Port Charlotte. Fla. man fought in Philippine Invasion during WWII

The one-page “Unit Citation” summed up Pfc. Bill Muldoon ‘s service in World War II. The 91-year-old Maple Leaf Estates resident served in the 19th Infantry Regiment during the Leyte Invasion in World War II.

“We landed Easter Sunday morning, 1944, at Leyte and were immediately pinned down on the beach by Japanese artillery fire,” Muldoon recalled more than six decades later. “We spent that day and night on the beach and eventually broke out the next day and headed for the hills.”

The citation reads: “The Second Battalion, 19th Infantry Regiment is cited for conspicuous gallantry and the accomplishment of an extremely hazardous mission in action against armed Japanese military forces in the Leyte Island Operation of the Philippine Liberation.”

In short, Muldoon and his buddies spent the next three weeks battling the emperor’s forces in the hills and jungle of Leyte.

“After taking Hill 1525 in 21 days of continuous combat, the 692 men of the battalion were ordered to move into the Ormoco Valley and drive a wedge between two enemy regiments. It fought its way through the enemy screen over difficult mountain terrain, despite heavy rain and high winds, and on the 15th Nov. 1944, severed the enemy line of communication,” the citation reads.

“For five days, surrounded, attacked repeatedly, unable to evacuate its wounded, and with ever-increasing attrition from hunger and exposure, the battalion held,” the citation continues. “It broke up four enemy truck columns, dispersed three strong foot columns, neutralized four field pieces, and artillery observers directed devastating fire on numerous enemy concentrations.”

“We were about to be pulled off the line after fighting for weeks, but then we were told the Japanese were bringing in 35,000 reinforcements at Pinamopoan Bay on Leyte,” Muldoon said. “We climbed five different mountains to mount or attack. On the fifth day, we arrived at Pinamopoan Bay where the Japanese were dug in and waiting. By 4 p.m. on the first day of fighting, we drove the Japanese out of their position and into the sea.”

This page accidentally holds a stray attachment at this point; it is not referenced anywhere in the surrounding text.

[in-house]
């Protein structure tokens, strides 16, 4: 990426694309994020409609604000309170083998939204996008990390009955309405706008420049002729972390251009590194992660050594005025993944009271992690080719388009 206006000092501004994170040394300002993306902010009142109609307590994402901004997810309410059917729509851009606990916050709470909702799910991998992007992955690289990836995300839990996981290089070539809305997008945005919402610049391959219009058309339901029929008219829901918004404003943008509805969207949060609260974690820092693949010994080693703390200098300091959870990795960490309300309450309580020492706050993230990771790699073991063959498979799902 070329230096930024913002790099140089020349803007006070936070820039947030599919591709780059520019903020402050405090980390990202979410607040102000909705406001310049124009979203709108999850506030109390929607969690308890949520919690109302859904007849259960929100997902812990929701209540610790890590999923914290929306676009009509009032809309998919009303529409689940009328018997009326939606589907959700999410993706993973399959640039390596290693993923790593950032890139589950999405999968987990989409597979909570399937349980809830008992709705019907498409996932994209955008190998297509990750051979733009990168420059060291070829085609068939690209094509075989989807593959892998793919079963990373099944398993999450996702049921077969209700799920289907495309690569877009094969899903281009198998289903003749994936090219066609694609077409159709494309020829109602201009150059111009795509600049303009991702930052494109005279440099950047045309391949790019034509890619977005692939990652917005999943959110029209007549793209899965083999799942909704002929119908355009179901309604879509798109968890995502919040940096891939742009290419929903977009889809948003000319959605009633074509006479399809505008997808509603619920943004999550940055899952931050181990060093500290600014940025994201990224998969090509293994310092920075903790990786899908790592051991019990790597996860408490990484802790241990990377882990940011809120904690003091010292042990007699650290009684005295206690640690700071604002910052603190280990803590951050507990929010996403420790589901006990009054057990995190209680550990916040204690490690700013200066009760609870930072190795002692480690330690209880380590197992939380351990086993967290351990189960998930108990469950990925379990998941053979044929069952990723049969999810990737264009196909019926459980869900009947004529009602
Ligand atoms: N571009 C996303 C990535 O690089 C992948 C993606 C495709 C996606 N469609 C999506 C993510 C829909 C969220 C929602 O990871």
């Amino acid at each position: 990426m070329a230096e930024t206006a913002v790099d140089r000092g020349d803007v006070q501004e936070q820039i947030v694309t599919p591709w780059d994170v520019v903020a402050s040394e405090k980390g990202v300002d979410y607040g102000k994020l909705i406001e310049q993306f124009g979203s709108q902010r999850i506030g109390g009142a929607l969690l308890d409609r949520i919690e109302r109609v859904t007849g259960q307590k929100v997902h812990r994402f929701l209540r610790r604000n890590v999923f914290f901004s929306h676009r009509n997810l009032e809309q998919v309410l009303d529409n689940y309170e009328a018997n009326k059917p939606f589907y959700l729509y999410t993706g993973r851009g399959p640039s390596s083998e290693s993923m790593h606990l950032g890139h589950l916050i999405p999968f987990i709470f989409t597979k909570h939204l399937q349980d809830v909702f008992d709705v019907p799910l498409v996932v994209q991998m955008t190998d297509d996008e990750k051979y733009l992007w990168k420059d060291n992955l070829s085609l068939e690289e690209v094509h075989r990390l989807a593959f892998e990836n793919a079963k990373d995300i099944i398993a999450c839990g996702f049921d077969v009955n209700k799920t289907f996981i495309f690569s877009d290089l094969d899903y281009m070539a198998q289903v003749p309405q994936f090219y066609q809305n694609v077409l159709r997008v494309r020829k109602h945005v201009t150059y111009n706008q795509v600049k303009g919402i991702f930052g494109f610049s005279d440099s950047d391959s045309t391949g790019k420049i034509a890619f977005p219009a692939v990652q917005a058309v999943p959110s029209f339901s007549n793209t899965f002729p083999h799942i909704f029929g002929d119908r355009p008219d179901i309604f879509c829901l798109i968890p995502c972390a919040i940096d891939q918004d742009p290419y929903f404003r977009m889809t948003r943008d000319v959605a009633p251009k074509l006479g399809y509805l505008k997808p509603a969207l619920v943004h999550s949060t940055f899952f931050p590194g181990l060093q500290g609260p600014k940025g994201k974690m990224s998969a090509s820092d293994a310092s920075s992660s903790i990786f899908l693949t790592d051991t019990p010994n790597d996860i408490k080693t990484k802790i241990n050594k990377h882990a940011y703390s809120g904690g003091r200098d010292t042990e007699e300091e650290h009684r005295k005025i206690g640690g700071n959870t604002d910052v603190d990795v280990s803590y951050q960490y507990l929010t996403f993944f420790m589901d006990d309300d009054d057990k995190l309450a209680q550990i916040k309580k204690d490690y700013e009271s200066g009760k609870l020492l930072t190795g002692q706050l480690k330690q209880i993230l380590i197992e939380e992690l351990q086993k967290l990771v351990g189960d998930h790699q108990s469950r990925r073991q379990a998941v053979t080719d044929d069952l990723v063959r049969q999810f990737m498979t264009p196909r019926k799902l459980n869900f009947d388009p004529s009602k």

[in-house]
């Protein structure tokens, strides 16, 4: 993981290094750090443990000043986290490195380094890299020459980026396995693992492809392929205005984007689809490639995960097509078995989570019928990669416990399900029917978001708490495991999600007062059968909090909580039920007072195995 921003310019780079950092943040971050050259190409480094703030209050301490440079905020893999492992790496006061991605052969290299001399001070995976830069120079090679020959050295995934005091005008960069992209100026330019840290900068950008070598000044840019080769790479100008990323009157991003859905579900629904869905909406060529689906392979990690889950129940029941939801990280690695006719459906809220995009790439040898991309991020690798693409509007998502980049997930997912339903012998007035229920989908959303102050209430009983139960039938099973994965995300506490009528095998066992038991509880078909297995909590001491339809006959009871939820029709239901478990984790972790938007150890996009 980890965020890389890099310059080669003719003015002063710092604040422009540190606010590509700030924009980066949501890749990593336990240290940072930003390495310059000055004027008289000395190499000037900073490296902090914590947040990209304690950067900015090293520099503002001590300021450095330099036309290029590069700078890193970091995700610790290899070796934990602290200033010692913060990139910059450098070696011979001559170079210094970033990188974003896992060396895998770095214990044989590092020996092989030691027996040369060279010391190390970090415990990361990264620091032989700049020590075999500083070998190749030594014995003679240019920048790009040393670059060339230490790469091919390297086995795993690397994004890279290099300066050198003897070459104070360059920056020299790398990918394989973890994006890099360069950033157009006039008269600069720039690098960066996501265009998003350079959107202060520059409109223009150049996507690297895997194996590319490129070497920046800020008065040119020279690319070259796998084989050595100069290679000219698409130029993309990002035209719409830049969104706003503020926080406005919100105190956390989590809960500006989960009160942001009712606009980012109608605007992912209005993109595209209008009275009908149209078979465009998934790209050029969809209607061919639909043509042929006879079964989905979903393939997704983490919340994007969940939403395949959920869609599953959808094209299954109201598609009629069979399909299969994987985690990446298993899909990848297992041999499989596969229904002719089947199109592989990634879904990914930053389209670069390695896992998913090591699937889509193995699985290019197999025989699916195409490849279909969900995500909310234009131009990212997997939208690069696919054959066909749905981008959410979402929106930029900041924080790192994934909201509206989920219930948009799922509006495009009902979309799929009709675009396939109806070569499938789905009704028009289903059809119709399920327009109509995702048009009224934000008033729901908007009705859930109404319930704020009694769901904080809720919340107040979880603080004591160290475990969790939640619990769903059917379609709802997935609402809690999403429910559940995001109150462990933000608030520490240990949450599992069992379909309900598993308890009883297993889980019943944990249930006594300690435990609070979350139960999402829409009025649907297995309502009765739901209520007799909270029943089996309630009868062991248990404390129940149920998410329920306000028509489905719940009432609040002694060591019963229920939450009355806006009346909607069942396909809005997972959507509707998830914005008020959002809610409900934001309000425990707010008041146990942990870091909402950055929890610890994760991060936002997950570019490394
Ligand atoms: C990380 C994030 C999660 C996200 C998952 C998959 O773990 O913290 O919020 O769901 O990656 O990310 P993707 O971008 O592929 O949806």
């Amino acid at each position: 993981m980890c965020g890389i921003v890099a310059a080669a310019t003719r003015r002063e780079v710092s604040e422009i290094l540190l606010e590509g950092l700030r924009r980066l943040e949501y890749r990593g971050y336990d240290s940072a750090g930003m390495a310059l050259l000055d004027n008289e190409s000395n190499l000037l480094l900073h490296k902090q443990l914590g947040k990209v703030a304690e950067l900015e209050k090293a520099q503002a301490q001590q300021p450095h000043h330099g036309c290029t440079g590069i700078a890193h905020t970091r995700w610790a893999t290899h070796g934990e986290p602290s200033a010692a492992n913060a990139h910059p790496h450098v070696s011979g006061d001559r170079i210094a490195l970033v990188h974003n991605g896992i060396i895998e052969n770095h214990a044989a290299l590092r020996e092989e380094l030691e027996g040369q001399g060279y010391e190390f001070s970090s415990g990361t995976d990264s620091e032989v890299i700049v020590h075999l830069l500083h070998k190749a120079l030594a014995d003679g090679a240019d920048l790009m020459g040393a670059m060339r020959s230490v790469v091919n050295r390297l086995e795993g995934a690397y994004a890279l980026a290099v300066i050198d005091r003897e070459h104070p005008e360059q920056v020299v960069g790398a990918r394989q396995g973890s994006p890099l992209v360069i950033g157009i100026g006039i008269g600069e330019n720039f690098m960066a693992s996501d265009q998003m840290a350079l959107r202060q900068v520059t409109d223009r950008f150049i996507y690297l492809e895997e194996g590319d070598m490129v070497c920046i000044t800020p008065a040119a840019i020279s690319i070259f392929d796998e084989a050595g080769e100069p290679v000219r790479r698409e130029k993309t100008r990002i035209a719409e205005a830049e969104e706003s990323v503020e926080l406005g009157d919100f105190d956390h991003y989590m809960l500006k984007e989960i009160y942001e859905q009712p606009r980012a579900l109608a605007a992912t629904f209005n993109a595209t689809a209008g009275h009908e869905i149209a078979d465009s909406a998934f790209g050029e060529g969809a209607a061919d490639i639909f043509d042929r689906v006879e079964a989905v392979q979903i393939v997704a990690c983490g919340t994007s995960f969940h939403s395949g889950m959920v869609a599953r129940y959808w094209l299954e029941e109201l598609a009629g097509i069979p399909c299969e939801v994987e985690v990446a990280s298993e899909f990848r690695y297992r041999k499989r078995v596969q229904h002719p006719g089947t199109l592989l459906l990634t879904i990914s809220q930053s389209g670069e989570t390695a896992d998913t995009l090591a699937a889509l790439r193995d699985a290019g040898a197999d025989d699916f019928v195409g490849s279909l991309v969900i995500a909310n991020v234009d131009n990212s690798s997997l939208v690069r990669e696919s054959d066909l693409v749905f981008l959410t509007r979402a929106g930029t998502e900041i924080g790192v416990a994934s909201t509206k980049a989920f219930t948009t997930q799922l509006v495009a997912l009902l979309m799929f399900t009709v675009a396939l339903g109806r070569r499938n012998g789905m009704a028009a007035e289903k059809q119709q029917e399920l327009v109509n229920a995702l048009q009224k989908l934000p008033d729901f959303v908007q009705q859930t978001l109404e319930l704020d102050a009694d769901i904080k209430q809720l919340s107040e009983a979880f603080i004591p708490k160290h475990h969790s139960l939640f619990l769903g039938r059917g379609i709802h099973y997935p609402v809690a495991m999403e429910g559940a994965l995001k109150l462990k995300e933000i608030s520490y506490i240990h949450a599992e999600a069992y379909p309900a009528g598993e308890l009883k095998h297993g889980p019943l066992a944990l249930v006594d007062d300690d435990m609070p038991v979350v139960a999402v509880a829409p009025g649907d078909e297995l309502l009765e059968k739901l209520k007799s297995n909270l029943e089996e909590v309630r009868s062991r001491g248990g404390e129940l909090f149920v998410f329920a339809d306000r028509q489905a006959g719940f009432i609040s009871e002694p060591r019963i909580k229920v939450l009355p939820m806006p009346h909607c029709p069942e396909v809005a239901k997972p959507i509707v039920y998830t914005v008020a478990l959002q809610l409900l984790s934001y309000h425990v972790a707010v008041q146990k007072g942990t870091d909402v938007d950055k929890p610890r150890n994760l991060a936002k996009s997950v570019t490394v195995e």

As the battle was winding down, Muldoon and his infantry buddies were having a smoke and taking it easy when an incoming round from a Japanese mortar struck nearby, injuring two of them. He spent the next eight months in hospitals in the Pacific and stateside before being discharged from the Army in July 1945.

In October 1982, the old soldier and his wife, Nancy, returned to Leyte beach where he had fought years earlier. A story in a Manila paper noted in part, “‘Red Beach, Philippines — His hair thinning and his youth gone, William Muldoon returned in tears for the first time in 38 years to raise the United States flag over a strip of sand where his buddies fell under Japanese guns.'”

In attendance at the ceremony was Philippine President Ferdinand Marcos and diplomats from three countries to commemorate the 38th anniversary of the Allied landing on Leyte.

After returning from war, Muldoon went back to work with the New York Central Railroad, where he eventually retired. The couple moved to Port Charlotte in 2003.

HIS COMMENDATIONS

William Muldoon, who served in the 19th Infantry Regiment during the invasion of Leyte in the Philippines during World War II, received the Purple Heart, Distinguished Unit Citation, Bronze Star with “V” for valor, Combat Infantryman’s Badge, Asiatic Pacific Campaign ribbon with two bronze arrowheads for two invasions and two bronze campaign stars, Philippine Liberation Medal with two bronze service stars, Philippine Presidential Unit Citation, WWII Victory Medal and the Good Conduct Medal.

This story was first published in the Charlotte Sun newspaper, Port Charlotte, Fla. on Thursday, August 27, 2009 and is republished with permission.

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Comments

  1. I had a friend of mine, RAYMOND A. HALL who was in the LEYTE INVASION. He, along with many others, were in the invasion of the Philippines and many, if not most, trained in Australia…..He came from Claremont, NH and is now deceased. He retired from the NATIONAL GUARD as a COLONEL and, after his wife’s death went to Florida where he passed away and was cremated with his ashes spread in the sea.

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